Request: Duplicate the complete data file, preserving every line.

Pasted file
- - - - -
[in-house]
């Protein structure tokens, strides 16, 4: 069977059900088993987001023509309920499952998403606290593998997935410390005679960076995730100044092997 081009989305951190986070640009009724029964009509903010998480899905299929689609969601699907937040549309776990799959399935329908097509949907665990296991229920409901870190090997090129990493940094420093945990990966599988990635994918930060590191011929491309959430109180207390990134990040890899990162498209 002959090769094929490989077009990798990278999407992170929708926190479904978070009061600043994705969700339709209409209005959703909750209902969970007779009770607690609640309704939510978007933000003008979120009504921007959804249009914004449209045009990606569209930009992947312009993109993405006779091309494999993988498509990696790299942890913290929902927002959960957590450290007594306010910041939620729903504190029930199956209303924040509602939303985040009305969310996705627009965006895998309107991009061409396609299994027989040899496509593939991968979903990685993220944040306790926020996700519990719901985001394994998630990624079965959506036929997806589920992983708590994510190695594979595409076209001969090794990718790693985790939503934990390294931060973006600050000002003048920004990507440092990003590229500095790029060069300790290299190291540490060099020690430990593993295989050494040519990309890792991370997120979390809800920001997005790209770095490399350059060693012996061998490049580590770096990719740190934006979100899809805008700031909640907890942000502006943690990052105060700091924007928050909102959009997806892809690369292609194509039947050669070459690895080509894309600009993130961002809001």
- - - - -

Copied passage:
[in-house]
């Protein structure tokens, strides 16, 4: 069977059900088993987001023509309920499952998403606290593998997935410390005679960076995730100044092997 081009989305951190986070640009009724029964009509903010998480899905299929689609969601699907937040549309776990799959399935329908097509949907665990296991229920409901870190090997090129990493940094420093945990990966599988990635994918930060590191011929491309959430109180207390990134990040890899990162498209 002959090769094929490989077009990798990278999407992170929708926190479904978070009061600043994705969700339709209409209005959703909750209902969970007779009770607690609640309704939510978007933000003008979120009504921007959804249009914004449209045009990606569209930009992947312009993109993405006779091309494999993988498509990696790299942890913290929902927002959960957590450290007594306010910041939620729903504190029930199956209303924040509602939303985040009305969310996705627009965006895998309107991009061409396609299994027989040899496509593939991968979903990685993220944040306790926020996700519990719901985001394994998630990624079965959506036929997806589920992983708590994510190695594979595409076209001969090794990718790693985790939503934990390294931060973006600050000002003048920004990507440092990003590229500095790029060069300790290299190291540490060099020690430990593993295989050494040519990309890792991370997120979390809800920001997005790209770095490399350059060693012996061998490049580590770096990719740190934006979100899809805008700031909640907890942000502006943690990052105060700091924007928050909102959009997806892809690369292609194509039947050669070459690895080509894309600009993130961002809001």